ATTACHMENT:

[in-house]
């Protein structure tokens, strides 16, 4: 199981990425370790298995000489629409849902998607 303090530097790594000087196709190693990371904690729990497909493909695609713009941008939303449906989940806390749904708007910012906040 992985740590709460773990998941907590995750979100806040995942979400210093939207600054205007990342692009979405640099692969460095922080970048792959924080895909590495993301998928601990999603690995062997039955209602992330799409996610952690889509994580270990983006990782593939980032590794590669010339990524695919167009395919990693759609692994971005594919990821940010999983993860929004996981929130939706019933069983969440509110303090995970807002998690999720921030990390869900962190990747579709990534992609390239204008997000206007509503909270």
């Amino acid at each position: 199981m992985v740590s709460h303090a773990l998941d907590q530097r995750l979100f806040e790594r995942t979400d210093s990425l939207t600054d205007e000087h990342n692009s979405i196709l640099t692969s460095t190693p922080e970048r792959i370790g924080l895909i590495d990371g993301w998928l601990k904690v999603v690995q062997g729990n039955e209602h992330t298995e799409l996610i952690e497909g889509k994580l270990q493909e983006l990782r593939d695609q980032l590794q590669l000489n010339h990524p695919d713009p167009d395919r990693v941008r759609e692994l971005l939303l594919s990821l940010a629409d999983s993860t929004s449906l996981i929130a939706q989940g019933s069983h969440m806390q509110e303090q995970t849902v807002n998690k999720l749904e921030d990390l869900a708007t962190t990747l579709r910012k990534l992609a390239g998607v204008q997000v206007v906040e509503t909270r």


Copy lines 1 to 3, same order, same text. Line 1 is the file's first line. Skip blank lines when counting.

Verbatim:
[in-house]
């Protein structure tokens, strides 16, 4: 199981990425370790298995000489629409849902998607 303090530097790594000087196709190693990371904690729990497909493909695609713009941008939303449906989940806390749904708007910012906040 992985740590709460773990998941907590995750979100806040995942979400210093939207600054205007990342692009979405640099692969460095922080970048792959924080895909590495993301998928601990999603690995062997039955209602992330799409996610952690889509994580270990983006990782593939980032590794590669010339990524695919167009395919990693759609692994971005594919990821940010999983993860929004996981929130939706019933069983969440509110303090995970807002998690999720921030990390869900962190990747579709990534992609390239204008997000206007509503909270």
């Amino acid at each position: 199981m992985v740590s709460h303090a773990l998941d907590q530097r995750l979100f806040e790594r995942t979400d210093s990425l939207t600054d205007e000087h990342n692009s979405i196709l640099t692969s460095t190693p922080e970048r792959i370790g924080l895909i590495d990371g993301w998928l601990k904690v999603v690995q062997g729990n039955e209602h992330t298995e799409l996610i952690e497909g889509k994580l270990q493909e983006l990782r593939d695609q980032l590794q590669l000489n010339h990524p695919d713009p167009d395919r990693v941008r759609e692994l971005l939303l594919s990821l940010a629409d999983s993860t929004s449906l996981i929130a939706q989940g019933s069983h969440m806390q509110e303090q995970t849902v807002n998690k999720l749904e921030d990390l869900a708007t962190t990747l579709r910012k990534l992609a390239g998607v204008q997000v206007v906040e509503t909270r």